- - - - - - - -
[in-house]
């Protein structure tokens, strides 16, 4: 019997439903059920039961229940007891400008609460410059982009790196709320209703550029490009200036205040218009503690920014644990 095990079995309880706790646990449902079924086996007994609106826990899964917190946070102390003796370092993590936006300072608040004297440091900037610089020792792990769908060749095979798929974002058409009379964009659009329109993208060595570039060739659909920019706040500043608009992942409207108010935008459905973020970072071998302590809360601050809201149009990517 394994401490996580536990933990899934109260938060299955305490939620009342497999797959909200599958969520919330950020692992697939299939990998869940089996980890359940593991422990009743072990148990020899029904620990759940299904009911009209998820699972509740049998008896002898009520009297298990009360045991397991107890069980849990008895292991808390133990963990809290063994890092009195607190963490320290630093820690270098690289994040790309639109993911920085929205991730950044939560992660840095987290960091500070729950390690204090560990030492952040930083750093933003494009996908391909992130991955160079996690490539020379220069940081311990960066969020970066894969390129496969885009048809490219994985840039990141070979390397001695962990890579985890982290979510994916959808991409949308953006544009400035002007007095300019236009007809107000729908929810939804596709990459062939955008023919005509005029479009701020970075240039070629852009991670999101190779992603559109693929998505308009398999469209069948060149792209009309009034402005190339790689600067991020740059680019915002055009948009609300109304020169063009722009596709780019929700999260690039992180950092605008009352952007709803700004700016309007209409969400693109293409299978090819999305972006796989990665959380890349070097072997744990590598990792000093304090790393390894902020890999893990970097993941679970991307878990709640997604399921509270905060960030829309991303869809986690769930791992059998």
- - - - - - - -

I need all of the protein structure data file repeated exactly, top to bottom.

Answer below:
[in-house]
């Protein structure tokens, strides 16, 4: 019997439903059920039961229940007891400008609460410059982009790196709320209703550029490009200036205040218009503690920014644990 095990079995309880706790646990449902079924086996007994609106826990899964917190946070102390003796370092993590936006300072608040004297440091900037610089020792792990769908060749095979798929974002058409009379964009659009329109993208060595570039060739659909920019706040500043608009992942409207108010935008459905973020970072071998302590809360601050809201149009990517 394994401490996580536990933990899934109260938060299955305490939620009342497999797959909200599958969520919330950020692992697939299939990998869940089996980890359940593991422990009743072990148990020899029904620990759940299904009911009209998820699972509740049998008896002898009520009297298990009360045991397991107890069980849990008895292991808390133990963990809290063994890092009195607190963490320290630093820690270098690289994040790309639109993911920085929205991730950044939560992660840095987290960091500070729950390690204090560990030492952040930083750093933003494009996908391909992130991955160079996690490539020379220069940081311990960066969020970066894969390129496969885009048809490219994985840039990141070979390397001695962990890579985890982290979510994916959808991409949308953006544009400035002007007095300019236009007809107000729908929810939804596709990459062939955008023919005509005029479009701020970075240039070629852009991670999101190779992603559109693929998505308009398999469209069948060149792209009309009034402005190339790689600067991020740059680019915002055009948009609300109304020169063009722009596709780019929700999260690039992180950092605008009352952007709803700004700016309007209409969400693109293409299978090819999305972006796989990665959380890349070097072997744990590598990792000093304090790393390894902020890999893990970097993941679970991307878990709640997604399921509270905060960030829309991303869809986690769930791992059998």